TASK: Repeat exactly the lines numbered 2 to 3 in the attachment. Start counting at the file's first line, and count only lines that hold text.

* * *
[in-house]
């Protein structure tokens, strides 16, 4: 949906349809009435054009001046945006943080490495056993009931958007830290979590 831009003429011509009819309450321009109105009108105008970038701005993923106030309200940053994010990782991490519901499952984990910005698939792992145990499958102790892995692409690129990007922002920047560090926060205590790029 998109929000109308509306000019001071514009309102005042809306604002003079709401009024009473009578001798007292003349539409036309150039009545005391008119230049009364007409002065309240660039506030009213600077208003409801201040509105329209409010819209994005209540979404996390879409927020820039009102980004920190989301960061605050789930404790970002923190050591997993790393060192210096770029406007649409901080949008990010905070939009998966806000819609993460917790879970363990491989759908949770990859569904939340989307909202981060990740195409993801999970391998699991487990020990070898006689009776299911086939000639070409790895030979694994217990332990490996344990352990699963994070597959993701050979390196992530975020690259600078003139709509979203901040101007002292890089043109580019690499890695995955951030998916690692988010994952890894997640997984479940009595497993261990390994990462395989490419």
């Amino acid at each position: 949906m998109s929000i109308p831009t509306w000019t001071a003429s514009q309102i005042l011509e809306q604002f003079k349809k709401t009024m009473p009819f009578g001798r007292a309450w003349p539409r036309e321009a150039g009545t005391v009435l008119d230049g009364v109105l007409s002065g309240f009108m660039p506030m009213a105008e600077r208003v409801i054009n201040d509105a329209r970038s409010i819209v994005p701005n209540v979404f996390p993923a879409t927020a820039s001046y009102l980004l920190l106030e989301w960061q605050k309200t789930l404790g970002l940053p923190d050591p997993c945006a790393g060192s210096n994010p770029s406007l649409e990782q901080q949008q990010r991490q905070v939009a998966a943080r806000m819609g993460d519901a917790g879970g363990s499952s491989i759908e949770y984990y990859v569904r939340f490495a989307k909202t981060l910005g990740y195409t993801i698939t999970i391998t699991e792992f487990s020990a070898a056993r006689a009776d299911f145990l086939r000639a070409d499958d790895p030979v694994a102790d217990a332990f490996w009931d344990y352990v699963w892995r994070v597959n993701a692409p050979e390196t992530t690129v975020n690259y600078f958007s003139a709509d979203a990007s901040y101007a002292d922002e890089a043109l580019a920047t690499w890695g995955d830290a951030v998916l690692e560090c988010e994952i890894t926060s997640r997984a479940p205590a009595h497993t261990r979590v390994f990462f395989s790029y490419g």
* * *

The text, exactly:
């Protein structure tokens, strides 16, 4: 949906349809009435054009001046945006943080490495056993009931958007830290979590 831009003429011509009819309450321009109105009108105008970038701005993923106030309200940053994010990782991490519901499952984990910005698939792992145990499958102790892995692409690129990007922002920047560090926060205590790029 998109929000109308509306000019001071514009309102005042809306604002003079709401009024009473009578001798007292003349539409036309150039009545005391008119230049009364007409002065309240660039506030009213600077208003409801201040509105329209409010819209994005209540979404996390879409927020820039009102980004920190989301960061605050789930404790970002923190050591997993790393060192210096770029406007649409901080949008990010905070939009998966806000819609993460917790879970363990491989759908949770990859569904939340989307909202981060990740195409993801999970391998699991487990020990070898006689009776299911086939000639070409790895030979694994217990332990490996344990352990699963994070597959993701050979390196992530975020690259600078003139709509979203901040101007002292890089043109580019690499890695995955951030998916690692988010994952890894997640997984479940009595497993261990390994990462395989490419």
């Amino acid at each position: 949906m998109s929000i109308p831009t509306w000019t001071a003429s514009q309102i005042l011509e809306q604002f003079k349809k709401t009024m009473p009819f009578g001798r007292a309450w003349p539409r036309e321009a150039g009545t005391v009435l008119d230049g009364v109105l007409s002065g309240f009108m660039p506030m009213a105008e600077r208003v409801i054009n201040d509105a329209r970038s409010i819209v994005p701005n209540v979404f996390p993923a879409t927020a820039s001046y009102l980004l920190l106030e989301w960061q605050k309200t789930l404790g970002l940053p923190d050591p997993c945006a790393g060192s210096n994010p770029s406007l649409e990782q901080q949008q990010r991490q905070v939009a998966a943080r806000m819609g993460d519901a917790g879970g363990s499952s491989i759908e949770y984990y990859v569904r939340f490495a989307k909202t981060l910005g990740y195409t993801i698939t999970i391998t699991e792992f487990s020990a070898a056993r006689a009776d299911f145990l086939r000639a070409d499958d790895p030979v694994a102790d217990a332990f490996w009931d344990y352990v699963w892995r994070v597959n993701a692409p050979e390196t992530t690129v975020n690259y600078f958007s003139a709509d979203a990007s901040y101007a002292d922002e890089a043109l580019a920047t690499w890695g995955d830290a951030v998916l690692e560090c988010e994952i890894t926060s997640r997984a479940p205590a009595h497993t261990r979590v390994f990462f395989s790029y490419g």